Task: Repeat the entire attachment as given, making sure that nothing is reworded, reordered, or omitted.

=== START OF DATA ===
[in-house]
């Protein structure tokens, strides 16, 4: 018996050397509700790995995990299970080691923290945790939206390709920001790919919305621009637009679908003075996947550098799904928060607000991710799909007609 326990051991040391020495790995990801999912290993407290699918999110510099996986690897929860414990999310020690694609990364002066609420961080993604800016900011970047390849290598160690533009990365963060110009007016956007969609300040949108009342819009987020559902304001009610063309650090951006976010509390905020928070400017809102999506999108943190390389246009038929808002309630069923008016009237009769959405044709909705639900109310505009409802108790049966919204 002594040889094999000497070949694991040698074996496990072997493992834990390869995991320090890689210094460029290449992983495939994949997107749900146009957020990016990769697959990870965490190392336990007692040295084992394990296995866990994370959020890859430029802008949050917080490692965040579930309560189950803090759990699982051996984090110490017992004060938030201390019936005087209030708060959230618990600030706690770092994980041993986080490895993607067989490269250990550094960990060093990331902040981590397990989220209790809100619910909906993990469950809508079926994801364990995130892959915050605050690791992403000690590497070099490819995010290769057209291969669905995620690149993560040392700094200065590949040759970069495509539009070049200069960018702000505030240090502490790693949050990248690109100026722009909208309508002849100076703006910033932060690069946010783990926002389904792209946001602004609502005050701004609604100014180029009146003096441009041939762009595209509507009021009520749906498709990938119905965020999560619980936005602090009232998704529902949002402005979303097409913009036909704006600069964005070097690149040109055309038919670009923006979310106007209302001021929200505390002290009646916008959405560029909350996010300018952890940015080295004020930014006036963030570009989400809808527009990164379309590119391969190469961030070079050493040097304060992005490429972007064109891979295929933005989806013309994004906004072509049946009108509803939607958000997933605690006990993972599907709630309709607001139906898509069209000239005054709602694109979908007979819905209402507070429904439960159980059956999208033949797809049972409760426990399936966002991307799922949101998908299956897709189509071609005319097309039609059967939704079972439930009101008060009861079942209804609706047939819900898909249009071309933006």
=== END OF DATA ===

[in-house]
């Protein structure tokens, strides 16, 4: 018996050397509700790995995990299970080691923290945790939206390709920001790919919305621009637009679908003075996947550098799904928060607000991710799909007609 326990051991040391020495790995990801999912290993407290699918999110510099996986690897929860414990999310020690694609990364002066609420961080993604800016900011970047390849290598160690533009990365963060110009007016956007969609300040949108009342819009987020559902304001009610063309650090951006976010509390905020928070400017809102999506999108943190390389246009038929808002309630069923008016009237009769959405044709909705639900109310505009409802108790049966919204 002594040889094999000497070949694991040698074996496990072997493992834990390869995991320090890689210094460029290449992983495939994949997107749900146009957020990016990769697959990870965490190392336990007692040295084992394990296995866990994370959020890859430029802008949050917080490692965040579930309560189950803090759990699982051996984090110490017992004060938030201390019936005087209030708060959230618990600030706690770092994980041993986080490895993607067989490269250990550094960990060093990331902040981590397990989220209790809100619910909906993990469950809508079926994801364990995130892959915050605050690791992403000690590497070099490819995010290769057209291969669905995620690149993560040392700094200065590949040759970069495509539009070049200069960018702000505030240090502490790693949050990248690109100026722009909208309508002849100076703006910033932060690069946010783990926002389904792209946001602004609502005050701004609604100014180029009146003096441009041939762009595209509507009021009520749906498709990938119905965020999560619980936005602090009232998704529902949002402005979303097409913009036909704006600069964005070097690149040109055309038919670009923006979310106007209302001021929200505390002290009646916008959405560029909350996010300018952890940015080295004020930014006036963030570009989400809808527009990164379309590119391969190469961030070079050493040097304060992005490429972007064109891979295929933005989806013309994004906004072509049946009108509803939607958000997933605690006990993972599907709630309709607001139906898509069209000239005054709602694109979908007979819905209402507070429904439960159980059956999208033949797809049972409760426990399936966002991307799922949101998908299956897709189509071609005319097309039609059967939704079972439930009101008060009861079942209804609706047939819900898909249009071309933006």